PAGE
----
Introduction to Tilapia Reproduction by kmb15358

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									               Introduction to Tilapia Sex-Determination and Sex-Reversal

                                     Kevin Fitzsimmons
                                    University of Arizona

One of the basic factors of tilapia aquaculture is that male fish grow bigger and faster than the
females. Also, in order to avoid unwanted spawning in a production unit, all-male
populations are preferred. There are several methods used to skew sex ratios and increase the
percentage of males in a population.

The first method developed was to simply cull through a population, discard the females and
keep the males. This system is obviously wasteful and inefficient. In the 1960’s and 70’s,
Israeli scientists discovered that certain hybrid crosses resulted in skewed sex ratios favoring
males. There are several theories regarding the genetic factors involving the number and
location of sex genes on particular chromosomes. The use of hybrid crosses is still one of the
primary methods of producing mostly male populations. The drawback to this method is that
two separate broodlines must be maintained. The crossing must be done very carefully and
meticulous records should be kept to insure that the parent species are kept pure. Also,
usually only one sex from each species is used for any particular cross because the reciprocal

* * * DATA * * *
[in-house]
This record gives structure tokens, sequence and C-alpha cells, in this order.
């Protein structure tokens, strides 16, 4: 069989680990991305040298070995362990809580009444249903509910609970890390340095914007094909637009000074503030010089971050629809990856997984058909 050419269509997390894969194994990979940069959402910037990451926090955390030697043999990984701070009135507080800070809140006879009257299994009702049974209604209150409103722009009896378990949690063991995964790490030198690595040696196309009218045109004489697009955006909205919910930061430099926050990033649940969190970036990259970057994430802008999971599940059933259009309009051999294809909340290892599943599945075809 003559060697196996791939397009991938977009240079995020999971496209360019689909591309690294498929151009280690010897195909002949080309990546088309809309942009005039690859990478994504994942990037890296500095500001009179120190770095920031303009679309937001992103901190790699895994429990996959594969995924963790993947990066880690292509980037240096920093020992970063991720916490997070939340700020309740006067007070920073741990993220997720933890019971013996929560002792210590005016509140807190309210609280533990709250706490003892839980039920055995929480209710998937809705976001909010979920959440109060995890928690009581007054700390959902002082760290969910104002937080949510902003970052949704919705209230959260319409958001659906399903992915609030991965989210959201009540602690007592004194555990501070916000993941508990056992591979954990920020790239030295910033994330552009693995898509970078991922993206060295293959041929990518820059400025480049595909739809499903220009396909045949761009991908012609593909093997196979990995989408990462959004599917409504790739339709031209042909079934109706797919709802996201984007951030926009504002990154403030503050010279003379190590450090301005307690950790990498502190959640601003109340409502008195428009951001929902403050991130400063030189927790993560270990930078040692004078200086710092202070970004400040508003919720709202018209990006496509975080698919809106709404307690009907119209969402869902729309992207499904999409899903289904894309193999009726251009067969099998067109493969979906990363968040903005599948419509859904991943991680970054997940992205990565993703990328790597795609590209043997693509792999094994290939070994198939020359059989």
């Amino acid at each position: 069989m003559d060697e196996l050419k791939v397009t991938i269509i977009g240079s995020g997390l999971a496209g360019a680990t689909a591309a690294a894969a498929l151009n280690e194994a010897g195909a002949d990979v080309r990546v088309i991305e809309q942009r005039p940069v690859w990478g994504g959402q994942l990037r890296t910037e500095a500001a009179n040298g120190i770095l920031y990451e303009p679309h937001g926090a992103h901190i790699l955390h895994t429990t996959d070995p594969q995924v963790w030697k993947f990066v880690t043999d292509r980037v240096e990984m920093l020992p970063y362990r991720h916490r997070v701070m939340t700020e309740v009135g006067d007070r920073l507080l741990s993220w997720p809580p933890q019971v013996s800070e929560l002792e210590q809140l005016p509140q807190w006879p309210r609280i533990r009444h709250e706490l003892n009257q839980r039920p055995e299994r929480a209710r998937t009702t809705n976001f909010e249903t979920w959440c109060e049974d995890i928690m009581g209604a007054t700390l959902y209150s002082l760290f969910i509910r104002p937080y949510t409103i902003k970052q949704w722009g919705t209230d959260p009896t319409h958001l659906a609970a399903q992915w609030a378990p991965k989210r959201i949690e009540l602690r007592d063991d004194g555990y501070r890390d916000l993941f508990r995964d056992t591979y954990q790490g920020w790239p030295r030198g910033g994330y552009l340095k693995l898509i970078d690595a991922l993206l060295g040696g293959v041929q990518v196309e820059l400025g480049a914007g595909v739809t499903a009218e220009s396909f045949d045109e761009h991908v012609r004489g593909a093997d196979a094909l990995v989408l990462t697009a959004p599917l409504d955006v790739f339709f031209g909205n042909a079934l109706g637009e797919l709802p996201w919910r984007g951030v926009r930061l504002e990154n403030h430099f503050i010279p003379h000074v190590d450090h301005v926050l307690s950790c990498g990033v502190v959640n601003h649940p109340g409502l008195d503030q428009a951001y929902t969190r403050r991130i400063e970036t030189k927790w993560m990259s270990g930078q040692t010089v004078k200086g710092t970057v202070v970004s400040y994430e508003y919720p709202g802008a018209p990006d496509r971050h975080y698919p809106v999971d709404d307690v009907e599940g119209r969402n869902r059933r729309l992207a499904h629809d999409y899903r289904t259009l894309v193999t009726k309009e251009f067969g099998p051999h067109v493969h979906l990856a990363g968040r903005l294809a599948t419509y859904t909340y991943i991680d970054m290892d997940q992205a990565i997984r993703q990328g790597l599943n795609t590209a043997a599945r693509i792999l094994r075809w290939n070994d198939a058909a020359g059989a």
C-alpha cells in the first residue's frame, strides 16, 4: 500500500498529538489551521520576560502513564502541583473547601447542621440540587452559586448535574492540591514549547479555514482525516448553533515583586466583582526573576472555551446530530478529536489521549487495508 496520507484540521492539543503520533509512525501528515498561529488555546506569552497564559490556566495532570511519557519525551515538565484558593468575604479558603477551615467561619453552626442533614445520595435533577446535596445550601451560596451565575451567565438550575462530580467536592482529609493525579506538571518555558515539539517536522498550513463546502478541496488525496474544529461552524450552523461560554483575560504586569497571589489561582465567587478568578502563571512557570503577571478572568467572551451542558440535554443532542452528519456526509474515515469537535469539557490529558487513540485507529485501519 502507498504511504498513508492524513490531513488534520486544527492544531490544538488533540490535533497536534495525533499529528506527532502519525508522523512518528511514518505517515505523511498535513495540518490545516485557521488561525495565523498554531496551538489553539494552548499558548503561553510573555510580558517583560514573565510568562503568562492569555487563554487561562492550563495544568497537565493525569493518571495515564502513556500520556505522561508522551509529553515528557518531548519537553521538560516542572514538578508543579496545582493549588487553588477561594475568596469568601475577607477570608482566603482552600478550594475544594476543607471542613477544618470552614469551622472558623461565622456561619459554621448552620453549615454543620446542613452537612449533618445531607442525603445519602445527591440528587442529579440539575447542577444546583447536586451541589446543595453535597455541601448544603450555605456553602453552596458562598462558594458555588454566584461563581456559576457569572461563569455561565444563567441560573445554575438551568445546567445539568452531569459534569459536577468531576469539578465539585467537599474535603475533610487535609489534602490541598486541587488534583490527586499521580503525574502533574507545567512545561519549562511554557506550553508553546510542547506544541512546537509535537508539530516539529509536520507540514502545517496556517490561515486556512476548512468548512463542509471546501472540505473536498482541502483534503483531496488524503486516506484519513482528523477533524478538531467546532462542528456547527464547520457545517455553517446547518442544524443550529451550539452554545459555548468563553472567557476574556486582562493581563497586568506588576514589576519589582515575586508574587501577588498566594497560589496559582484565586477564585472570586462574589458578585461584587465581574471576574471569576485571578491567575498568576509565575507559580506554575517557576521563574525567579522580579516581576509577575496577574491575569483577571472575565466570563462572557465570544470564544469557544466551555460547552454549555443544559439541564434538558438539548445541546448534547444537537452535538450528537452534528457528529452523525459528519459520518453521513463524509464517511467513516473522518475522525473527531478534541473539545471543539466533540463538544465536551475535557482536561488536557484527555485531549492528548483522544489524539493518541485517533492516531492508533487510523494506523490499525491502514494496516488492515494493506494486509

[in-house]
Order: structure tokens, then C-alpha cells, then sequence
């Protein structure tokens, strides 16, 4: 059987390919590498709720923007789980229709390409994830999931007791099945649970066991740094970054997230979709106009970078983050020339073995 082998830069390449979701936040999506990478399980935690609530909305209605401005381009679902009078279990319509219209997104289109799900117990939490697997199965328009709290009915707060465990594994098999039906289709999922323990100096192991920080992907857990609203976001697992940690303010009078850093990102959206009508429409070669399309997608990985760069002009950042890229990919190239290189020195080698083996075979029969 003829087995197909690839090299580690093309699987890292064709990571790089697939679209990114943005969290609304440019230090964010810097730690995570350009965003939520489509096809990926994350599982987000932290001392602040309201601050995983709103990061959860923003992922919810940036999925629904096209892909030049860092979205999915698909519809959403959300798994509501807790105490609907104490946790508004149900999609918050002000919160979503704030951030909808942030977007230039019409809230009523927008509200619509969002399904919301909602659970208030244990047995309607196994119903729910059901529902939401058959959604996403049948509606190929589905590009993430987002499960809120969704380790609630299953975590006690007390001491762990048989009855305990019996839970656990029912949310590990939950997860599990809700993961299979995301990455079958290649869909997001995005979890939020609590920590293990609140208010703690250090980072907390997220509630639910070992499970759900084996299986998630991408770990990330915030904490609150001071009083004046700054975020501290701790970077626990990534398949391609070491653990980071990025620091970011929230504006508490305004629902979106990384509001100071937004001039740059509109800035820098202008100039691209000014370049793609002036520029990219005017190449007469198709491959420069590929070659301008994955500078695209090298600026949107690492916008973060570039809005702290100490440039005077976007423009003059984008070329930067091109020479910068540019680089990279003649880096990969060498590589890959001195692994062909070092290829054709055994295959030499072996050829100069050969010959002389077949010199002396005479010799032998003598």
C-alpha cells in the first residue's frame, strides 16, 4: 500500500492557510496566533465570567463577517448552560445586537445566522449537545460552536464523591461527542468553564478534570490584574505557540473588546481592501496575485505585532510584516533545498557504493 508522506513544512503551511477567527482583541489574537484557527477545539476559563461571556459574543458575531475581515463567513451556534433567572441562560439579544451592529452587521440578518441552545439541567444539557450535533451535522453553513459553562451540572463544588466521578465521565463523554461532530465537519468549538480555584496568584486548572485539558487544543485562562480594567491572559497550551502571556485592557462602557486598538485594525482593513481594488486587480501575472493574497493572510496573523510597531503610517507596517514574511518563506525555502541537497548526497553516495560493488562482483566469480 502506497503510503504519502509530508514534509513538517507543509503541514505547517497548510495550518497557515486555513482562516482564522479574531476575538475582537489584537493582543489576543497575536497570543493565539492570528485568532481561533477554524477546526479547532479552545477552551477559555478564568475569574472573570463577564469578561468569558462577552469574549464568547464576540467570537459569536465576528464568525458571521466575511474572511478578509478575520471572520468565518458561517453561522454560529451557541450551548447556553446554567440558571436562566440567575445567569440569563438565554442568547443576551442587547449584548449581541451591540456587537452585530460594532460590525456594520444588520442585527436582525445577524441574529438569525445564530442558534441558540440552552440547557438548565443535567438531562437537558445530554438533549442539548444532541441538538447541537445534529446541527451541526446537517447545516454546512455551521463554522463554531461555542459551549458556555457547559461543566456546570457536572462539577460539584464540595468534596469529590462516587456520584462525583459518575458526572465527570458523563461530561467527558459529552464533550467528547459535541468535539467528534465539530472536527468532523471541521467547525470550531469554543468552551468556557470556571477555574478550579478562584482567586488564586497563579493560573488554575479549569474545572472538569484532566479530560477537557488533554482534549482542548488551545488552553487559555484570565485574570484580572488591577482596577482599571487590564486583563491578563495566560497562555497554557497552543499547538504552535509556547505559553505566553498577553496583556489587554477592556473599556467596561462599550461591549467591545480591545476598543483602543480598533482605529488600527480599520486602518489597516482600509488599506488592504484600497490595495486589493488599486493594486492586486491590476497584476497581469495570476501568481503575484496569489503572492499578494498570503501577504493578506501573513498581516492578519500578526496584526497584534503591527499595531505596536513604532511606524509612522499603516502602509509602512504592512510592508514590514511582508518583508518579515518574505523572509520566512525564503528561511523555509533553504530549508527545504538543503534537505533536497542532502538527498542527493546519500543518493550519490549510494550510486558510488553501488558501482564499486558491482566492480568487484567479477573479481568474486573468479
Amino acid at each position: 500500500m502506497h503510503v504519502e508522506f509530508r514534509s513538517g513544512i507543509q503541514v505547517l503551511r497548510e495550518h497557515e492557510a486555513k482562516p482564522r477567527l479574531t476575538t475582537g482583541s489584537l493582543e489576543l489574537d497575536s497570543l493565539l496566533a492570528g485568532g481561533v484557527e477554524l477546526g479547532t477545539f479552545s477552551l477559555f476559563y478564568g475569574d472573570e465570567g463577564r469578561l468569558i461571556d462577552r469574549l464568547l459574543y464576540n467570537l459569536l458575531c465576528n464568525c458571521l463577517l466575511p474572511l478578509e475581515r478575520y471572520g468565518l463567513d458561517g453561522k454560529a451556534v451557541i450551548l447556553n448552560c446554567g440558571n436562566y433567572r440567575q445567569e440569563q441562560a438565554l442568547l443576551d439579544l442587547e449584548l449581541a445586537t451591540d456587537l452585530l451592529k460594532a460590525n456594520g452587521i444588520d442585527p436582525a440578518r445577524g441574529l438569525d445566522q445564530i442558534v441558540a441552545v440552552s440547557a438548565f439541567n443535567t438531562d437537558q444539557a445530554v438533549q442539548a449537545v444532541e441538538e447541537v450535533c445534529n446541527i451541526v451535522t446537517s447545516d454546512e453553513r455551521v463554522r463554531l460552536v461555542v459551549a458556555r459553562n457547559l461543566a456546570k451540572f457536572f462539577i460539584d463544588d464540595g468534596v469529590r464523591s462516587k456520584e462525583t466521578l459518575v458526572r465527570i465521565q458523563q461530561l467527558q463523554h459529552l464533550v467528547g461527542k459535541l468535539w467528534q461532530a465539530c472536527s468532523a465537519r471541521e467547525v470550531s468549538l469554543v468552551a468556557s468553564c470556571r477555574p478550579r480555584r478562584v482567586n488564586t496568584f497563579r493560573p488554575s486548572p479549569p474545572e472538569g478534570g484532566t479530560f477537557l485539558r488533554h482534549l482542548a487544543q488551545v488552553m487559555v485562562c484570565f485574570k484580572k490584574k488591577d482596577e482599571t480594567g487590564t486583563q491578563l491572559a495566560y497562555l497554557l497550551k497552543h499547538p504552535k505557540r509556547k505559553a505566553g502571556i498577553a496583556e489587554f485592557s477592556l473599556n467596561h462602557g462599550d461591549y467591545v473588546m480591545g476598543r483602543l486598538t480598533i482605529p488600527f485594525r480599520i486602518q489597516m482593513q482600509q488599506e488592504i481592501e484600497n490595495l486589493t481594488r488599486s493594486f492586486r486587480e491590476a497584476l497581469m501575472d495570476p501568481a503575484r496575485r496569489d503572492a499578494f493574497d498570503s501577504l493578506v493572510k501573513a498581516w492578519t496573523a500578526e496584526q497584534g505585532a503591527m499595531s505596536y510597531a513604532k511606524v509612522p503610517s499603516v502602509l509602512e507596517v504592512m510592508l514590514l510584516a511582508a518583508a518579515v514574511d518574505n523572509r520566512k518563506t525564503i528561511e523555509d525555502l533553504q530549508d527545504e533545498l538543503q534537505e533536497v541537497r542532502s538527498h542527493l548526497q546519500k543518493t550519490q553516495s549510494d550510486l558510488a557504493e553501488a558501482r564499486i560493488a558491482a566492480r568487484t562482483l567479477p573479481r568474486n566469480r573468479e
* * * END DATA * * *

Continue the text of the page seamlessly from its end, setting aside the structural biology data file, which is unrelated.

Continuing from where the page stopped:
cross (using the other sex from each species) is not as successful. Another problem is that the
number of young produced is rarely as high as a single species spawn. Therefor, to maintain
a commercial scale hatchery will usually require significant resources and staff.

The more common method of generating mostly male populations is through the use of
steroids fed to sexually undifferentiated fry. Newly hatched tilapia are still developing their
gonads. Even though they are determined genotypically their phenotype, or morphological
characteristics can still be altered. By exposing the fish to forms of testosterone or estrogen,
the gonad can switched. Typically the desire is to produce all males, so methyltestosterone is
included in the diet for several weeks when the fish start eating. Other hormones have been
tested and sex-reversal can also be achieved by immersion in a solution. The hormones cause
the gonads to develop as testes instead of ovaries and the fish will also take on male
morphological characteristics. The hormone is only needed during the first month and after
that the fish are feed normally for the rest of their lives. Using this technique farms can
produce populations of greater than 90% male fish. These populations grow faster than
equivalent populations of mixed sex fish and have significantly less reproduction in the
growout systems.

A novel variation on this scheme is to feed young fish estrogen. This results in a population
of all female fish. The morphological female but genetic male fish are then reared to
maturity and then mated to normal male fish. The resulting fry have a male father and a male
mother and thus will all be male. These young have never been treated with any hormone.
Of course this technique requires several years to develop the stocks and extensive progeny
testing to determine which fish produce the all male young. Even more complicated breeding
plans have been developed to fix breeding lines of male with two male chromosomes that
will always produce male offspring.
Additional research is underway to study the basic physiology of sexual differentiation. How
the genes are turned on and off, how the genetic complement from each of the parent fish
contribute to the genetic makeup of the young and how environmental and chemical stimuli
affect the development of the gonads. By better understanding these phenomenon we hope to
develop more efficient methods of directing the sexual development of the fish.

								
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